The aerial warfare of the late 1930s and early 1940s was marked by dominance of dive bombers, which proved to be a crucial force in many theaters of World War II and smaller conflicts preceding it. On certain occasions, such as the Battle of Midway, where Douglas SBD Dauntless pilots sent several Japanese carriers to the sea bottom, they played a truly decisive role.
The Luftwaffe’s most important dive bomber was, of course, Junkers Ju 87s, which first wreaked havoc in Spain flying with the Condor Legion, and then proved its value for the German military in the invasion of Poland. The German command was willing to build on that success and initiated several design projects for creating new dive bombers. One of the most eccentric of those designs was Hütter Hü 136 developed by brothers Wolfgang and Ulrich Hütter, who had previously built gliders.
A medley of bold design solutions
One of the key requirements set by the German Air Ministry for the new dive bomber was that the airframe should be heavily armored. So, the Hü 136 design proposed by Hütter had a fully armored steel cockpit. Another distinctive feature of this design was the cockpit’s location in the rear end of the fuselage, basically forming a single whole with the vertical stabilizer. Instead of a glass canopy the cockpit only had a small front porthole and a couple of very narrow slits on the sides. For sure, a Hü 136’s pilot would feel safe in that steel box, but it’s doubtful whether he would have a good view of the battlefield from such a reclusive position.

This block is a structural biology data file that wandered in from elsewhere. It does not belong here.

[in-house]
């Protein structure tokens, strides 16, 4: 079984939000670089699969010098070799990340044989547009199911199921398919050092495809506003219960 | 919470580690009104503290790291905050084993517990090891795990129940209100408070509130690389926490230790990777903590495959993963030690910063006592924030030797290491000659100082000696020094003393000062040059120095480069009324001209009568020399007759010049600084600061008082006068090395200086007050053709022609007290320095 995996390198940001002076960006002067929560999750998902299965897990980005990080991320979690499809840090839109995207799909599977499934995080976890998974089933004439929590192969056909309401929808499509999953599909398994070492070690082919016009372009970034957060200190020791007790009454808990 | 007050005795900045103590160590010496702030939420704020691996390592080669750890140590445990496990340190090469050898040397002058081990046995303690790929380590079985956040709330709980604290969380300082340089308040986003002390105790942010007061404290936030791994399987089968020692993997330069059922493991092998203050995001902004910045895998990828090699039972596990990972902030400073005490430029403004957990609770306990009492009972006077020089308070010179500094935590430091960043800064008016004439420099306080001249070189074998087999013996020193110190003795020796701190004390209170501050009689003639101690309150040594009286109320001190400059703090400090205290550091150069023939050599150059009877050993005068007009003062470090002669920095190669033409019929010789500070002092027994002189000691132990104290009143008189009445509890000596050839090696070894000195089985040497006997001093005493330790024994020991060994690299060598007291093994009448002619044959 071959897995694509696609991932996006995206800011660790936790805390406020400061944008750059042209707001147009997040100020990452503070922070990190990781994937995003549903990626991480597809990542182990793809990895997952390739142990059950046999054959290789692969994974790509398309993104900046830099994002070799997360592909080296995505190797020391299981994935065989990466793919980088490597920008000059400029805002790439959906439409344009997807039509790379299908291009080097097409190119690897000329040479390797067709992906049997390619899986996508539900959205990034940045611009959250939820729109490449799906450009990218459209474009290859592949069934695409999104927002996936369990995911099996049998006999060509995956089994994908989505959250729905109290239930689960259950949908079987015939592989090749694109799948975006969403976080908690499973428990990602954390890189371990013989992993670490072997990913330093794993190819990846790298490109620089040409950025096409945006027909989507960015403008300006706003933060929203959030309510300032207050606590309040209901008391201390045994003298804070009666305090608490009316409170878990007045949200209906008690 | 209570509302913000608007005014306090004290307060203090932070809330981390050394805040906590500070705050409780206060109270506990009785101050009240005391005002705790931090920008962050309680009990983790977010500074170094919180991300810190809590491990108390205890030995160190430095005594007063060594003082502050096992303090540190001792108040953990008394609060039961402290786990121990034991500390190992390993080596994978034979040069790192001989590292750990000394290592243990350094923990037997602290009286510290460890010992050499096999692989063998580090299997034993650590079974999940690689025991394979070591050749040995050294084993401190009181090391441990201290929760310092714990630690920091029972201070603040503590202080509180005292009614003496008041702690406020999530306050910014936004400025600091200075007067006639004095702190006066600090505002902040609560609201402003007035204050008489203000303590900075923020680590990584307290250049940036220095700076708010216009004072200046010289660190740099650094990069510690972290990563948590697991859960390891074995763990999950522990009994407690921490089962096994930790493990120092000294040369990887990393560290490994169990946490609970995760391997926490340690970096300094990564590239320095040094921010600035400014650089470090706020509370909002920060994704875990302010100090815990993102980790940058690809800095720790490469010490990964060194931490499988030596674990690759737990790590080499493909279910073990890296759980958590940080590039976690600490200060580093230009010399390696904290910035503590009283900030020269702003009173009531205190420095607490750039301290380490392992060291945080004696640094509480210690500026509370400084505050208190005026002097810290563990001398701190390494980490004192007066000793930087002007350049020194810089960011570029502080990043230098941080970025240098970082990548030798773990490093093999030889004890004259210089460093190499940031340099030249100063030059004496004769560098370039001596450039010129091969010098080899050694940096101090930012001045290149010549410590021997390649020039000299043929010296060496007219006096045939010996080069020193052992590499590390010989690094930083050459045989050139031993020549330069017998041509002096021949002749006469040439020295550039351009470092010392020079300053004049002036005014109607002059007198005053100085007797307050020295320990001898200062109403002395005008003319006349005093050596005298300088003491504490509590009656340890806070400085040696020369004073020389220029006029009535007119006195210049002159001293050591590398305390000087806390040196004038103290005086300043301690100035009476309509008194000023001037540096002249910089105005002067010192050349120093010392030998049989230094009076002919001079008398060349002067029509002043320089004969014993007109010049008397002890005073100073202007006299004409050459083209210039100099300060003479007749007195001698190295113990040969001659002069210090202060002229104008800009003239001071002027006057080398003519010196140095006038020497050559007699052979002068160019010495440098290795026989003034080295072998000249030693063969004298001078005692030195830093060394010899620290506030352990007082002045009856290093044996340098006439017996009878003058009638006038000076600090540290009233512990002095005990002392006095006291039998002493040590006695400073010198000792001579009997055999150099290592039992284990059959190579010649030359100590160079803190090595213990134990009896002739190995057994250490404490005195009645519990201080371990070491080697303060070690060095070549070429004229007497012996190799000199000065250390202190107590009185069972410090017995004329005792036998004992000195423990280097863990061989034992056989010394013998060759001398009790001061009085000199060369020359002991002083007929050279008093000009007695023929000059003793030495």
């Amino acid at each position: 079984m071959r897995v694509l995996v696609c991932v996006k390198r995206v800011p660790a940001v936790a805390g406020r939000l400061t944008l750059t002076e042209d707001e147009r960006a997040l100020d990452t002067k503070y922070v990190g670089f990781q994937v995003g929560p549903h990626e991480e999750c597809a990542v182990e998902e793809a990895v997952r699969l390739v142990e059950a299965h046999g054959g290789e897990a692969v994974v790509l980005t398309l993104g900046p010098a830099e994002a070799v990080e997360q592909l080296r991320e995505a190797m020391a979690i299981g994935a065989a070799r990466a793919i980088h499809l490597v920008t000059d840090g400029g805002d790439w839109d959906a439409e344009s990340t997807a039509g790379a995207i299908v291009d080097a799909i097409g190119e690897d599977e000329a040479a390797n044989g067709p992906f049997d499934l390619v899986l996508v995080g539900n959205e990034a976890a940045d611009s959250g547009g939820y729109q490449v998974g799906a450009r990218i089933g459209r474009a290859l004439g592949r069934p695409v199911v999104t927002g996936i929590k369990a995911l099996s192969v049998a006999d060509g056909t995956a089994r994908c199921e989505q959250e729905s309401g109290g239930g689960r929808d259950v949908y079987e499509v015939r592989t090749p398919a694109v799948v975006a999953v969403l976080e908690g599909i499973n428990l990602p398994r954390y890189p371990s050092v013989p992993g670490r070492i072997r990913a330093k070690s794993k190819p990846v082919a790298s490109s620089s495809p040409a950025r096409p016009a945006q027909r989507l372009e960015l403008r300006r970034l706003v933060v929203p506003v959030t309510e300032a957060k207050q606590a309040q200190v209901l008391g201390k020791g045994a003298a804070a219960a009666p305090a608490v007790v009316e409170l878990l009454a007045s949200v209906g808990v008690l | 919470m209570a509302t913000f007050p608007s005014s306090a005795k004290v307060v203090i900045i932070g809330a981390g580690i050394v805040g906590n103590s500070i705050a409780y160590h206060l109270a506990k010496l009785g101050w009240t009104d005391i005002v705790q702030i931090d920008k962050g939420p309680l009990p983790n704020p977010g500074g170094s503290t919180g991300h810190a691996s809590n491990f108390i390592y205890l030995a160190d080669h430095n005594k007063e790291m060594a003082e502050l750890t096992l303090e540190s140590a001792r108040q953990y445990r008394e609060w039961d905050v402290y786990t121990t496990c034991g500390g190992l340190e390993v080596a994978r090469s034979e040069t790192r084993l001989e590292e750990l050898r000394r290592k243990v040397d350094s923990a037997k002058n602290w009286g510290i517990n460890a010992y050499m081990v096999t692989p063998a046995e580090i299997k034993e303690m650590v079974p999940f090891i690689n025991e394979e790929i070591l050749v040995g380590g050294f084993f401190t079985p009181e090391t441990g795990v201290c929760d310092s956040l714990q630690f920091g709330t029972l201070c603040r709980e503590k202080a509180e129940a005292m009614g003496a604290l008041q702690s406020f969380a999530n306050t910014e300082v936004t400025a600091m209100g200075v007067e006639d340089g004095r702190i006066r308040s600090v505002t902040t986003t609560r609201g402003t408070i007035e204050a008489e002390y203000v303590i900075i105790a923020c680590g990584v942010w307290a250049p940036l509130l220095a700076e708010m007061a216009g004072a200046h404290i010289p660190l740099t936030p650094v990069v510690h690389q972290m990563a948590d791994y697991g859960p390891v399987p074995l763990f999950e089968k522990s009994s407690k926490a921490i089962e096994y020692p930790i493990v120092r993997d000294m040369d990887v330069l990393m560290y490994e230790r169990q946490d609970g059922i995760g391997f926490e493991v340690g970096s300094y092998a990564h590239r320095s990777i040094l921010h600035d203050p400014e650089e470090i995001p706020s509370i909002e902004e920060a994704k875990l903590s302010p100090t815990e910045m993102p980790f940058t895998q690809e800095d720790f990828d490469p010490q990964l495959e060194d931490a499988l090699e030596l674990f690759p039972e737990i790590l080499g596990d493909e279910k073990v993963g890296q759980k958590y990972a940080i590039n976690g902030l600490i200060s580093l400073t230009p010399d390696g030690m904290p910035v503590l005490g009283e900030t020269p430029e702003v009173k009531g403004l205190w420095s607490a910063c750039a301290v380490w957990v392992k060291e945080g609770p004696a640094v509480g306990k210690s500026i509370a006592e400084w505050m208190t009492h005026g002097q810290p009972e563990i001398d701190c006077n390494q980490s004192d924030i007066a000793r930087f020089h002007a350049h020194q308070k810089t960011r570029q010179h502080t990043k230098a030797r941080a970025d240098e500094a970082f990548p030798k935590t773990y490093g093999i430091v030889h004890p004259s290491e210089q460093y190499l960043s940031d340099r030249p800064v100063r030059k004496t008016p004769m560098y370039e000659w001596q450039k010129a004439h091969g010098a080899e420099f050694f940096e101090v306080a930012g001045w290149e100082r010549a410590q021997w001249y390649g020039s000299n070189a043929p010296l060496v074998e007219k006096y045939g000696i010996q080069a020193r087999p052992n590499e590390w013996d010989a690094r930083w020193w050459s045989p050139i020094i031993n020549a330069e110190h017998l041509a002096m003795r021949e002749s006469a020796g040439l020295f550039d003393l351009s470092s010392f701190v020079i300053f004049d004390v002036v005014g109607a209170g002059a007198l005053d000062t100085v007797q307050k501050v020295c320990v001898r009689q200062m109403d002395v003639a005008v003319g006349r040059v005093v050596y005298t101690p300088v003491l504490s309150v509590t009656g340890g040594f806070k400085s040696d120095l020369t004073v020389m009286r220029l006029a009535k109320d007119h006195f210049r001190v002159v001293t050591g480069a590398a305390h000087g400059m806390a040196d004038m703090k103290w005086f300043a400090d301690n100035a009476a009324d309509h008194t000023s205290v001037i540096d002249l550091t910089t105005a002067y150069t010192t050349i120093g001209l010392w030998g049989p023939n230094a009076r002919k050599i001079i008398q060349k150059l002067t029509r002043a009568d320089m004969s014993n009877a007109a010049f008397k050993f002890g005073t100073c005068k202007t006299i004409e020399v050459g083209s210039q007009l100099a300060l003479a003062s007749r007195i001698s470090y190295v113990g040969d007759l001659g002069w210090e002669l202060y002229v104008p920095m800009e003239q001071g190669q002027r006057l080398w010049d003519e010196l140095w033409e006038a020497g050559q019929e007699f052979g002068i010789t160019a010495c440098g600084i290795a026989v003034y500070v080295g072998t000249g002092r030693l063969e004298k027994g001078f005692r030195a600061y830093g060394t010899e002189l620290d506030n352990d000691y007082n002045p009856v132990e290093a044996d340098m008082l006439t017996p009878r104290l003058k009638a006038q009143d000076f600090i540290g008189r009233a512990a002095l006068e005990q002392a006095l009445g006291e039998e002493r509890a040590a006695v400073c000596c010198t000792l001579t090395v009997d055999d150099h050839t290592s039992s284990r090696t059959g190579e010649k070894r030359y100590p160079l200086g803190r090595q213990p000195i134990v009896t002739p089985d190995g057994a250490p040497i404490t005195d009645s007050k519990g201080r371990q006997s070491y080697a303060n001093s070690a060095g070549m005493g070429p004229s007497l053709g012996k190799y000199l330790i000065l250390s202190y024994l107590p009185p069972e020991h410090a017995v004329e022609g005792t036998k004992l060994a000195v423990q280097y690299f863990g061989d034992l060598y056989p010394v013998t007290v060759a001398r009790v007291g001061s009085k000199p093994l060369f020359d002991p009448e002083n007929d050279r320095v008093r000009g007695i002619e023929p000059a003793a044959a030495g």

One of the most unusual traits of the Hü 136 was that it didn’t have a landing gear in a conventional sense. For takeoff it would use a detachable landing gear dolly, while for landing it was only equipped with an extendable skid. Moreover, the intended landing procedure for this aircraft was that the pilot would jettison the propeller before landing.
The propeller would parachute to the ground separately from the aircraft, which would land on the skid. The propeller was supposed to be recovered by the ground crew and reused. It seems that the point of such a complex arrangement was in saving the weight that a conventional landing gear would add to the aircraft, while also preventing damage to the propeller, highly probable in a skid landing.
Stubo 1 & Stubo 2
The project was dubbed “Stubo,” from German Sturzbomber (dive bomber). The aircraft was supposed to come in two variants, Stubo 1 and Stubo 2. Stubo 1 would be shorter and only capable of carrying 500kg (1,100 lb) of bombs externally. The Stubo 2 would be larger in size and capable of carrying up to 1,000 kg (2,200 lb) of bombs internally. Although Stubo 2’s fuselage was longer than Stubo 1’s, it had virtually the same wingspan. Both designs were single-engine aircraft powered by the same 1,200-hp Daimler-Benz DB 601 liquid-cooled piston engine.
From drawing board to full-scale model in less than eight decades
In the end, the Hü 136 lost competition to the much more conventional twin-engine Henschel Hs 129, which later saw quite active use on the Eastern Front, even though its production never reached as high numbers as that of the Ju 87 had.
Although not a single Hü 136 was built at the time, you can actually see one in a museum today. It is a full-scale replica, exhibited at the Military Aviation Museum in Virginia Beach in the United States. The museum acquired it in 2017, and it’s been on display ever since, along with other WWII-era German designs.